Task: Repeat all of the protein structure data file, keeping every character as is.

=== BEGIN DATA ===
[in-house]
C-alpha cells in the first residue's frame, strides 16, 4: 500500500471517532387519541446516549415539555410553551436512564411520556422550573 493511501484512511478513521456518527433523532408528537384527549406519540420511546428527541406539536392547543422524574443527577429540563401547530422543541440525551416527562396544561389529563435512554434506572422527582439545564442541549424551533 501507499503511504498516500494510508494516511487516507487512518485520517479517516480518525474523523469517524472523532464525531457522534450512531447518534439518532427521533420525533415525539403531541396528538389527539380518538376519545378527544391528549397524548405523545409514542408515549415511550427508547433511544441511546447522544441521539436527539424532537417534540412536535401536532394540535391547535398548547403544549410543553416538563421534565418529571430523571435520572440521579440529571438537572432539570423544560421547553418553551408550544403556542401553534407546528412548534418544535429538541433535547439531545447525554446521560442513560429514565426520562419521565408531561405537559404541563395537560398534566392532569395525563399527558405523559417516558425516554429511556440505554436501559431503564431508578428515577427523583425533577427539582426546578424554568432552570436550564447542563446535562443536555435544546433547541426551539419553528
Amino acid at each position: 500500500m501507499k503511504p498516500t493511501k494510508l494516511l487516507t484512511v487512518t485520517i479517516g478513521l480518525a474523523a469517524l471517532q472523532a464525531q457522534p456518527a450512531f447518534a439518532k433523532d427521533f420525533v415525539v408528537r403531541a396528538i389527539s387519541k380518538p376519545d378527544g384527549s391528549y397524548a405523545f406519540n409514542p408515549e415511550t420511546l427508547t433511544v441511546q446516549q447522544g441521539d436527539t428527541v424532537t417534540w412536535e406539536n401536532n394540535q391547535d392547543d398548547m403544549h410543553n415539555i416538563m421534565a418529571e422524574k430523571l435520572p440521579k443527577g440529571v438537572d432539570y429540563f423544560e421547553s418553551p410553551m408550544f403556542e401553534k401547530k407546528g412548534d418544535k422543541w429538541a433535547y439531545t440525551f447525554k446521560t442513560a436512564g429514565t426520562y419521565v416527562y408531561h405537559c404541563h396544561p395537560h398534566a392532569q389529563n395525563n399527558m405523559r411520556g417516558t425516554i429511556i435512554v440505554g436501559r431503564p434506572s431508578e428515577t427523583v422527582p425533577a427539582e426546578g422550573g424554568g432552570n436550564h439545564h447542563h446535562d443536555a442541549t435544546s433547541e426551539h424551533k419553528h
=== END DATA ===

[in-house]
C-alpha cells in the first residue's frame, strides 16, 4: 500500500471517532387519541446516549415539555410553551436512564411520556422550573 493511501484512511478513521456518527433523532408528537384527549406519540420511546428527541406539536392547543422524574443527577429540563401547530422543541440525551416527562396544561389529563435512554434506572422527582439545564442541549424551533 501507499503511504498516500494510508494516511487516507487512518485520517479517516480518525474523523469517524472523532464525531457522534450512531447518534439518532427521533420525533415525539403531541396528538389527539380518538376519545378527544391528549397524548405523545409514542408515549415511550427508547433511544441511546447522544441521539436527539424532537417534540412536535401536532394540535391547535398548547403544549410543553416538563421534565418529571430523571435520572440521579440529571438537572432539570423544560421547553418553551408550544403556542401553534407546528412548534418544535429538541433535547439531545447525554446521560442513560429514565426520562419521565408531561405537559404541563395537560398534566392532569395525563399527558405523559417516558425516554429511556440505554436501559431503564431508578428515577427523583425533577427539582426546578424554568432552570436550564447542563446535562443536555435544546433547541426551539419553528
Amino acid at each position: 500500500m501507499k503511504p498516500t493511501k494510508l494516511l487516507t484512511v487512518t485520517i479517516g478513521l480518525a474523523a469517524l471517532q472523532a464525531q457522534p456518527a450512531f447518534a439518532k433523532d427521533f420525533v415525539v408528537r403531541a396528538i389527539s387519541k380518538p376519545d378527544g384527549s391528549y397524548a405523545f406519540n409514542p408515549e415511550t420511546l427508547t433511544v441511546q446516549q447522544g441521539d436527539t428527541v424532537t417534540w412536535e406539536n401536532n394540535q391547535d392547543d398548547m403544549h410543553n415539555i416538563m421534565a418529571e422524574k430523571l435520572p440521579k443527577g440529571v438537572d432539570y429540563f423544560e421547553s418553551p410553551m408550544f403556542e401553534k401547530k407546528g412548534d418544535k422543541w429538541a433535547y439531545t440525551f447525554k446521560t442513560a436512564g429514565t426520562y419521565v416527562y408531561h405537559c404541563h396544561p395537560h398534566a392532569q389529563n395525563n399527558m405523559r411520556g417516558t425516554i429511556i435512554v440505554g436501559r431503564p434506572s431508578e428515577t427523583v422527582p425533577a427539582e426546578g422550573g424554568g432552570n436550564h439545564h447542563h446535562d443536555a442541549t435544546s433547541e426551539h424551533k419553528h